Section: New Results

Evaluation and Design of Collaborative Editing Algorithms

Participants : Mehdi Ahmed-Nacer, Luc André, Claudia-Lavinia Ignat, Stéphane Martin, Gérald Oster, Pascal Urso.

Since the Web 2.0 era, the Internet is a huge content editing place in which users contribute to the content they browse. Users do not just edit the content but they collaborate on this content. Such shared content can be edited by thousands of people. However, current consistency maintenance algorithms seem not to be adapted to massive collaborative updating involving large amount of contributors and a high velocity of changes. This year we continued our work on the evaluation of existing collaborative editing approaches and on the design of new algorithms that overcome limitations of state of the art ones. Moreover, we started to work on experimental user studies for understanding the real-time requirements for collaborative editing and grounding a theory for the effect of real-time constraints in collaborative work [26] .

We also run experiments to compare the merge automatically obtained by collaborative editing algorithms – CRDTs, OTs and the world-wide used diff3 – to the merge validated by the user. We obtain automatically such results exploiting the massively available distributed version control systems histories of open-source software. We use these results to improve an existing collaborative editing algorithm and obtain result statistically better than the existing ones (including diff3 used in major DVCS systems) [9] .

In existing collaborative editing algorithms shared data is usually fragmented into fixed granularity atomic elements that can only be added or removed. Coarse-grained data leads to the possibility of conflicting updates while fine-grained data requires more metadata. In [11] we offer a solution for handling an adaptable granularity for shared data that overcomes the limitations of fixed-grained data approaches. Our solution relies on a novel commutative replicated data type (CRDT) for sequences of text that assigns unique identifiers to substrings of variable length contrary to existing CRDTs that assign unique identifiers to fixed size elements of the text (i.e. characters or lines). This offers the possibility to define coarse grained elements when they are created and refine them when needed. This greatly reduces the memory consumption since a smaller memory overhead is needed to store metadata (identifiers). Moreover, we show using simulations that overall performances of our algorithms are superior to existing ones.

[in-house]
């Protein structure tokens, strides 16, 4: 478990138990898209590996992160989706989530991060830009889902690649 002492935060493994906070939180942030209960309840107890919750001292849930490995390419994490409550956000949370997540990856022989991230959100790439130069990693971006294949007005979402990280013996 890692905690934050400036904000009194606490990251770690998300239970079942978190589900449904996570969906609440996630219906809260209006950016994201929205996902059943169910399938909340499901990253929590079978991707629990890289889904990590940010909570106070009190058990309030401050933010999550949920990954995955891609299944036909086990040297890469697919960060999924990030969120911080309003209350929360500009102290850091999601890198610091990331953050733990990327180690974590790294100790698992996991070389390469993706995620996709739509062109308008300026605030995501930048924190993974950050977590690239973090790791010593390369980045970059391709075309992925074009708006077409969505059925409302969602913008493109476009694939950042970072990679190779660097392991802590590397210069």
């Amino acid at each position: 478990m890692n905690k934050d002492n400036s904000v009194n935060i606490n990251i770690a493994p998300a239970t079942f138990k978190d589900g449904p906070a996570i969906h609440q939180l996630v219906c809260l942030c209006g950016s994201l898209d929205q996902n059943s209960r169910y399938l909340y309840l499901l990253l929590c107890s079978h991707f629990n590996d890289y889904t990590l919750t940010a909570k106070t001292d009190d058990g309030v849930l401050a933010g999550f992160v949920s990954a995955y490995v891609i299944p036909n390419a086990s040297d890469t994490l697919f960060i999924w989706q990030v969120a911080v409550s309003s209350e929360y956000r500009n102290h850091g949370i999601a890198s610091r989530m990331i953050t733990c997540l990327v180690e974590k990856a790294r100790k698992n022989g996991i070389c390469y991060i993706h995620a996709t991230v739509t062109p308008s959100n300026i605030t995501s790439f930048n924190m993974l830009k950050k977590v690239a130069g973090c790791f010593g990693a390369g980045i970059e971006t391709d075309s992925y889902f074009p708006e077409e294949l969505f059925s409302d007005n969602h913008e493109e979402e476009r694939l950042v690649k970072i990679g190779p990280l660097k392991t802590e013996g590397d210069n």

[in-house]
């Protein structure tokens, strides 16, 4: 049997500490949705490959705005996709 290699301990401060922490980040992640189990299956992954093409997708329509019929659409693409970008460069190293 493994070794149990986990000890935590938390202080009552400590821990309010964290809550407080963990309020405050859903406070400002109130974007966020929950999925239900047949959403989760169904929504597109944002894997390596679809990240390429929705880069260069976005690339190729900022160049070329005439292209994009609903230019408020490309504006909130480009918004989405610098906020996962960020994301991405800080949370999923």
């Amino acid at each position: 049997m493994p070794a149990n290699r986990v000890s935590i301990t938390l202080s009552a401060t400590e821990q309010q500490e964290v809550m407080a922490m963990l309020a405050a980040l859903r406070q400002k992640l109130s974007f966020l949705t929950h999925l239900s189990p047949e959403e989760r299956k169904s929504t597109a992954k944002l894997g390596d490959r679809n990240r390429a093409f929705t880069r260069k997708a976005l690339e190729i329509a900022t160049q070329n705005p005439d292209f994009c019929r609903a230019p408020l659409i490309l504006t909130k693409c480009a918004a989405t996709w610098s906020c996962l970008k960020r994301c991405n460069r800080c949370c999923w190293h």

We proposed a new concurrency control algorithm, based on conflict-free data types. It is built on the ideas previously developed for synchronous collaboration, extending them to support asynchronous collaboration. Our solution also includes the necessary information for providing comprehensive awareness information to users. The evaluation of our algorithm shows that comparing our solution with traditional solutions in collaborative editing, the conflict resolution strategy proposed in this paper leads to results closer to the ones expected by users [10] .